James Dixon’s Blog

James Dixon’s thoughts on commercial open source and open source business intelligence

Archive for June 4th, 2008

Re: CAOS Theory Podcast 2008.05.30

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In response to:
http://blogs.the451group.com/opensource/2008/05/31/caos-theory-podcast-20080530/

The open source analysts at the 451 Group, Raven Zachary, Matt Aslett, and Jay Lyman have started bi-weekly podcasts. They offer an interesting perspective on open source and commercial open source and I have enjoyed the ones they have made so far. They have a pragmatic and balanced opinion on most things. I like the fact that they are only 30 minutes long, the most recent FLOSS weekly is 1:24 long I haven’t found the time to listen to it yet.

There were a few comments made in the May 30th podcast I do not agree with completely. These comments could have been ‘slip of the tongue’ or not come out as they intended them to so I’m not holding it against them.

Monetizing Developers
Jay Lyman (I think) said that ‘MySQL wants to widen its development community in order to have a larger opportunity to monetize’. To my mind this is the wrong model and not what MySQL is trying to do at all. The MySQL developer community is the one group of people who least need any product or service from MySQL.

Let’s say it became possible to physically copy a car and transport it anywhere in the world for near zero cost. Lets say your business model was to sell upgrade installations, oil changes, and tire rotations etc to people who took these ‘free’ cars. Your target market in this case is not auto-enthusiasts who have a garage full of tools and who love to tinker with engines. Your target market is people who do not have the time, the knowledge, or the inclination to get their hands dirty maintaining their car. Your target market is people who know little to nothing about cars and are happy to give you money so they can remain blissfully ignorant.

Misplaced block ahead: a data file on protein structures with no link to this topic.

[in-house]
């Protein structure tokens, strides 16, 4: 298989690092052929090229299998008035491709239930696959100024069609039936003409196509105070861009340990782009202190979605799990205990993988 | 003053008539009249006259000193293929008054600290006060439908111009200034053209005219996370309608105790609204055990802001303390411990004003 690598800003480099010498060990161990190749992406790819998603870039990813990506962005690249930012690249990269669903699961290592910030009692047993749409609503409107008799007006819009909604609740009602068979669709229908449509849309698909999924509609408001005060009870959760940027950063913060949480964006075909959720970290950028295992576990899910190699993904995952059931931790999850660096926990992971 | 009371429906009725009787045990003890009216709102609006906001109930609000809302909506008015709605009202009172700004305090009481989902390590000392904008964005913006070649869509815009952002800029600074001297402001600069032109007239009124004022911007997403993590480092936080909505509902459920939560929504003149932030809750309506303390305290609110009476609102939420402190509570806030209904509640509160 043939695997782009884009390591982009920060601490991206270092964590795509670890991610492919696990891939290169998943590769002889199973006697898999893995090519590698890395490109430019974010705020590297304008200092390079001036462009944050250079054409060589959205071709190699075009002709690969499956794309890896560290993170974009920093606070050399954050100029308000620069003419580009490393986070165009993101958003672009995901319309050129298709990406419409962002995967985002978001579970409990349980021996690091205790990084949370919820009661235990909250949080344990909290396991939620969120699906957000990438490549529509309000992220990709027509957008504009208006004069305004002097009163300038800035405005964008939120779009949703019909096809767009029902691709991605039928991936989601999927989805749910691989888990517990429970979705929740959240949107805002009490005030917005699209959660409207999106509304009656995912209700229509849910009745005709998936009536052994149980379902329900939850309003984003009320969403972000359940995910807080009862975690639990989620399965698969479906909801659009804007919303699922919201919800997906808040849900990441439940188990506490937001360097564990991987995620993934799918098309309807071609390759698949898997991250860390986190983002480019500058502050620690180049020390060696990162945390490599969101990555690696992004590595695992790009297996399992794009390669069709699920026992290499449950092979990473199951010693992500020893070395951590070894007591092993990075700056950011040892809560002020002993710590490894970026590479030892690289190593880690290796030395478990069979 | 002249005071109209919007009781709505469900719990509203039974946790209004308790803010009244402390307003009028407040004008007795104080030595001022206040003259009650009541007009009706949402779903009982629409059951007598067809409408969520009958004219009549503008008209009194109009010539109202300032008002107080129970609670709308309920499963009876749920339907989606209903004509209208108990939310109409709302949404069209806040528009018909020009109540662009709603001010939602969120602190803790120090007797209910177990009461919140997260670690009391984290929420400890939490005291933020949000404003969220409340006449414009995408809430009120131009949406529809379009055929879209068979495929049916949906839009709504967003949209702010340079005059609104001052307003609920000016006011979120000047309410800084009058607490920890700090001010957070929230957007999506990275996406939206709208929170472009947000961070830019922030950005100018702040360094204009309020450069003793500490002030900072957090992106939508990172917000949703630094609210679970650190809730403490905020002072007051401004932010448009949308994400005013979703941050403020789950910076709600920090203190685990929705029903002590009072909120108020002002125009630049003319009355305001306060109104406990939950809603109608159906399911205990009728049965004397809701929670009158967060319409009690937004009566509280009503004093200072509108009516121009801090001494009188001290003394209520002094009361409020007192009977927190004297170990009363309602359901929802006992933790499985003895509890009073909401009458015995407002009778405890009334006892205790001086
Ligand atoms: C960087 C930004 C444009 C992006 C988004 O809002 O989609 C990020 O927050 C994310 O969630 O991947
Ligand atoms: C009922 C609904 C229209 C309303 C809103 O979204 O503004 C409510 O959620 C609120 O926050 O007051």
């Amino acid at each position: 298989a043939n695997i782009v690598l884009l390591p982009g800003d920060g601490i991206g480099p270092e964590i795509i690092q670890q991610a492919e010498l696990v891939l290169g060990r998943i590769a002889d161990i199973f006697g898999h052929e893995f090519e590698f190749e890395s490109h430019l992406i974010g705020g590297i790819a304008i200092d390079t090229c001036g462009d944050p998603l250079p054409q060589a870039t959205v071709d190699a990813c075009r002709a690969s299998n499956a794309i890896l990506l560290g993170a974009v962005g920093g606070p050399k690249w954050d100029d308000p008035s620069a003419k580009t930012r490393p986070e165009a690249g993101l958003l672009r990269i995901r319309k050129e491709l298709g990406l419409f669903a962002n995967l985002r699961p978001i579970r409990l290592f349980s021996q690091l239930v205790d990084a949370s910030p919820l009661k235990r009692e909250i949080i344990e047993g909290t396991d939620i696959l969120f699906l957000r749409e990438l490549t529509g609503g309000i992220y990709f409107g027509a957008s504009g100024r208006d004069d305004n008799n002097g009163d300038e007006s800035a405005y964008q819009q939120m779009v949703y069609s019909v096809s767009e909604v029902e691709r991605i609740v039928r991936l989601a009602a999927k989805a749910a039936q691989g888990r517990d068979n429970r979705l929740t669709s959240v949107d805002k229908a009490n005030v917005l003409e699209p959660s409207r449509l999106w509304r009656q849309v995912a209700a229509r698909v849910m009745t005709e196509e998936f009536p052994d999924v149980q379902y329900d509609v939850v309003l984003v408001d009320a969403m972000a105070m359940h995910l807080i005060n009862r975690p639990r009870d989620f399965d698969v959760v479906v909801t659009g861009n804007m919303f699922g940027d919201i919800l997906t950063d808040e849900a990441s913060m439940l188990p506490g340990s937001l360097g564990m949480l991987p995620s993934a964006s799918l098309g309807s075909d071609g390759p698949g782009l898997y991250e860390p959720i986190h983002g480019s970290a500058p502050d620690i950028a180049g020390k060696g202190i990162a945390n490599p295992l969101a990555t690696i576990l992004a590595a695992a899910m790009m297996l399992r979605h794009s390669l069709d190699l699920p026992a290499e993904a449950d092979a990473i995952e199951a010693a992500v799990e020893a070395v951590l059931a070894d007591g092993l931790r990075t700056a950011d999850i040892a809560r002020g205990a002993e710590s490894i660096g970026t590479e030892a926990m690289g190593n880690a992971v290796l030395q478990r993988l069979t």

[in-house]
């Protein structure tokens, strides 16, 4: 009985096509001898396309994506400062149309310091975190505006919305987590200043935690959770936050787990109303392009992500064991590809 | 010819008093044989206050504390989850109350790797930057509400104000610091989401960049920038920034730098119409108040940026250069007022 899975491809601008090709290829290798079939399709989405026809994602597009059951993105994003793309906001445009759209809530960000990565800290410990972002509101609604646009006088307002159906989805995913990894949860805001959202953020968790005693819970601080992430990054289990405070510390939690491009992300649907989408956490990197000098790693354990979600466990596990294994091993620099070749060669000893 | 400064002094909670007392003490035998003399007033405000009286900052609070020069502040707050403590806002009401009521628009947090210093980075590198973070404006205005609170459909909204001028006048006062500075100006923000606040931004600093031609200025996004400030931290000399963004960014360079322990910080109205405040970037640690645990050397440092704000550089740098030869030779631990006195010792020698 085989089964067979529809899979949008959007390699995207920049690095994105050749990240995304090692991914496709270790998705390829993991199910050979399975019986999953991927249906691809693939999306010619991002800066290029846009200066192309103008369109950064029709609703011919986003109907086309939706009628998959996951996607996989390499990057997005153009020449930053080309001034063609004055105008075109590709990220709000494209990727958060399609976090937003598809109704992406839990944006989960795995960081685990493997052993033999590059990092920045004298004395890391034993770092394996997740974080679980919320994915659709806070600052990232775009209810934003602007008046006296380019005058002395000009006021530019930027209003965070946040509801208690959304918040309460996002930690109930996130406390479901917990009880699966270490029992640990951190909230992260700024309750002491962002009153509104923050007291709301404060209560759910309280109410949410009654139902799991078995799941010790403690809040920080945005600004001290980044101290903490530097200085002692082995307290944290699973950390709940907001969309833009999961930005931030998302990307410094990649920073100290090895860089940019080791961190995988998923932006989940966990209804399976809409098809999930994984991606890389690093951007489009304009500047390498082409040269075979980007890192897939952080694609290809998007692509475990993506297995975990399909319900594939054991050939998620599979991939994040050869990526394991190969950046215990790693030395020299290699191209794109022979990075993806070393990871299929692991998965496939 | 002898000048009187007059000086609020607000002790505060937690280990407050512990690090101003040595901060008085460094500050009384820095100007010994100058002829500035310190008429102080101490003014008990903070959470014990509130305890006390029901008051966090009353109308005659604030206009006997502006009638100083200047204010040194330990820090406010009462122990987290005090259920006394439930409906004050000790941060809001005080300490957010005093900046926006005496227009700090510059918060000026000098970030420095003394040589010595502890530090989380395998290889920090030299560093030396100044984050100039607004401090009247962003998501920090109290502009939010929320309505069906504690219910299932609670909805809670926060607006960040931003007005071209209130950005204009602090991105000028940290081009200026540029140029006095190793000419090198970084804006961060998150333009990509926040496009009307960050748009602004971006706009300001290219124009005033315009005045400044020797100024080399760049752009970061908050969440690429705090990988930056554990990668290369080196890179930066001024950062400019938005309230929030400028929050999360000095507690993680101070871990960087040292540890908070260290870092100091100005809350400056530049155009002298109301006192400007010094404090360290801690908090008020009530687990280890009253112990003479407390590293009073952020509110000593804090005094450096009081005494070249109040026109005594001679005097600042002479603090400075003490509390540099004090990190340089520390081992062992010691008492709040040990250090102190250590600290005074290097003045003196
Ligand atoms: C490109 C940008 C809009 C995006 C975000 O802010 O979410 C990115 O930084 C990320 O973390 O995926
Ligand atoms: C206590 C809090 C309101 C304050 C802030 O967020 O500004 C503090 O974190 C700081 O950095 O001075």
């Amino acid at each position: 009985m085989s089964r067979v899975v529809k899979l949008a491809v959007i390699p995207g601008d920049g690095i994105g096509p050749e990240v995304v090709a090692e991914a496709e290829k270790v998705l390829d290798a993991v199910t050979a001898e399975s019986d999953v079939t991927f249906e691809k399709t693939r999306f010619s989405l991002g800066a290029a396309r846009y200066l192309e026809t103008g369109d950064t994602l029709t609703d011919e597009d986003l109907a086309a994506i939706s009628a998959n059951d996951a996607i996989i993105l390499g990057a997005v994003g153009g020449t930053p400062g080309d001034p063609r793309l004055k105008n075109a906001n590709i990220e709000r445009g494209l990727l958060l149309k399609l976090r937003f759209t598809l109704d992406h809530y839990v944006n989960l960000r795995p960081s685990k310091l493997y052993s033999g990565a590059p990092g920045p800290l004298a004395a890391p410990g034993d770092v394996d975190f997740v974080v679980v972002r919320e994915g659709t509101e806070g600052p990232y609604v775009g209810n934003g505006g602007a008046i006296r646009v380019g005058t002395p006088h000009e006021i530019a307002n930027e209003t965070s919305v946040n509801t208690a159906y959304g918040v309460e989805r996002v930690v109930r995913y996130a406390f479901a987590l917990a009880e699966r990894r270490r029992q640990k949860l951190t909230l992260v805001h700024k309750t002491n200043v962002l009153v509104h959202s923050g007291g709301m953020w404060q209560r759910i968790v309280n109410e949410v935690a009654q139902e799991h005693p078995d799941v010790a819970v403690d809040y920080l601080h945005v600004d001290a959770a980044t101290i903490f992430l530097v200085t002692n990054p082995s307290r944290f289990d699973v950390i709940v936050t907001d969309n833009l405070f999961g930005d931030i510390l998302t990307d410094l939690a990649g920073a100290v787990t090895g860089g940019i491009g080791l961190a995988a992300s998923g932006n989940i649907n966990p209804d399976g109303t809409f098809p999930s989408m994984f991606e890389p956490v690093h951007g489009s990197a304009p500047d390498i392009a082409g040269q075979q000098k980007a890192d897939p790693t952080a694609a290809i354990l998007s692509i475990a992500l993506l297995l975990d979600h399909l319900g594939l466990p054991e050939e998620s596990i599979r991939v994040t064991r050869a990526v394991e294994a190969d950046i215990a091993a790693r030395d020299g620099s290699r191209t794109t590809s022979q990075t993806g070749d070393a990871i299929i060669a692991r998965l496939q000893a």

The market of users is far larger than the technically proficient population and each user is more likely to pay for a service. The other major issue is that the developers are individuals and the potential customers are organizations. Monetizing the developers directly is actually almost impossible. The developers don’t have any budget, but their manager, or manager’s manager might. In the last 10 years I personally have been monetized once for $40: I bought documentation for JFreeChart but never expensed it.

GPL Education
Raven Zachary (again I think) said that some legal teams have banned GPL for internal usage in companies but that this was an education issue that should resolve itself over time. The GPL is a viral license that was not created to meet the needs of businesses. The most popular dual license model amongst commercial open source vendors at the moment is the GPL/Commercial dual license. These licenses are chosen to provide options at either end of the spectrum: a very pro-open source option and a very pro-business option. The GPL is not deliberately anti-business but it is anti-intellectual-property. For certain usages in many businesses this equates to the same thing. In the absence of very careful governance and auditing corporate lawyers are taking steps to protect their companies from a credible and unquantified risk. I would say that governance and auditing and control is needed by these companies, not the education of their lawyers.

Written by James

June 4, 2008 at 1:41 pm

What does free as in beer mean? What does free as in speech mean?